Also in this Issue:

Finding Fungi

Dennis Crowley: Foursquare Founder/Soccer Baron

The Stolen Church of Glenford

A History of New York City’s Water System

Way Down in the Hole

Jessica Wickham, Woodworker

Fixing to Stick Around

Farmlife among Friends

Taking It Personally


A Style Star Rises

Map: Hudson Valley Art

The Stolen Church of Glenford: A New York City family creates a new community outside of Woodstock.

Upstater Magazine   |  By   |  Photos by Deborah DeGraffenreid and Roy Gumpel

Every New Year’s Day for the past 14 years, Mor Pipman and Eric Hurliman have invited friends over for soup. It’s a tradition that began their first year of marriage. “We’d met and married in a whirlwind and then the holidays came,” Pipman remembers. “There was our wedding party, then Thanksgiving and office parties. It was parties, parties, parties—by New Year’s Eve we refused to go out. So we decided to stay home and make a pot of seafood bisque.”

The soup was delicious. There was also plenty to share, so the next day, January 1st, they invited neighbors over for an impromptu lunch. This was in the East Village in 2002, before gentrification and high-priced lattes, when Pipman and Hurliman were an integral part of the inter-generational, intercultural neighborhood. Pipman, a stone carver and ceramic sculptor, was teaching as well as organizing the local “M’finda Kalunga” community garden. “It was activism along with gardening,” she recalls, “and was all about creating community. We held classes where the neighborhood elders taught the kids gardening. We screened political movies. We celebrated everyone’s festivals—the Chinese harvest festival, Juneteenth, and the Sukkot.”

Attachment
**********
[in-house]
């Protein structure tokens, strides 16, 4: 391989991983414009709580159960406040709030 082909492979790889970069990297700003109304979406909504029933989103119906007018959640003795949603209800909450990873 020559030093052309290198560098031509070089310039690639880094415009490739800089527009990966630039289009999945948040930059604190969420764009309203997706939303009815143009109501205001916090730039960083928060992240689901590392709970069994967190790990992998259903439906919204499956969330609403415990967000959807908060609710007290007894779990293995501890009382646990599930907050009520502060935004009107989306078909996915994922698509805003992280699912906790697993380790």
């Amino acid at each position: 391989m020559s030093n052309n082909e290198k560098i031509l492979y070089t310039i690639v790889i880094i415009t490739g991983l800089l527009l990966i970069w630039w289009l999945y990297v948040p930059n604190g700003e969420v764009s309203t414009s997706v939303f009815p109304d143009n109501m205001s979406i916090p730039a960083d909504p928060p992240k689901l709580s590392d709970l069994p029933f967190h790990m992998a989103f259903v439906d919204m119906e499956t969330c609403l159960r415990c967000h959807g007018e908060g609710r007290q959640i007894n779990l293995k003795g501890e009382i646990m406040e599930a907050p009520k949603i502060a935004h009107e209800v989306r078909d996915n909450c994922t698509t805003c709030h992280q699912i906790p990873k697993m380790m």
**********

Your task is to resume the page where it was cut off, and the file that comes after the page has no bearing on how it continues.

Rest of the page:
Their lives changed, but the New Year’s soup tradition continued. Hurliman became an RN and they had two children, Ulysses and Zephyr. In 2007, their growing family and a rat infestation on their block sent them upstate looking for a new home, and they discovered an old church for sale outside Woodstock. Originally built in 1865, the former Methodist-Episcopalian church was one of 10 congregations displaced by the building of the Ashokan Reservoir. It came to be known as “the stolen church of Glenford” because, in 1911, parishioners moved the church from the proposed reservoir basin to its current home in Glenford.

glenford stolen church

According to local historian Bob Steuding, the church grounds stood within the boundaries of the Ulster and Delaware Railroad, something disgruntled congregants noted when New York City took control. The railroad president offered the church building to the congregation “if they could only cart it away.” Amazingly, they did. It took five days using oxen to move the church to the .9-acre triangle of donated land at Ohayo Mountain’s base. The congregants then built a community hall (damaged and rebuilt after a 1935 fire) to include a kitchen, community meeting space, and Sunday school annex. Over time, the local Methodist community, spread over three campuses, wanted to consolidate and expand. The Glenford property’s limitations became apparent. That’s when the Hurliman-Pipman family stepped in.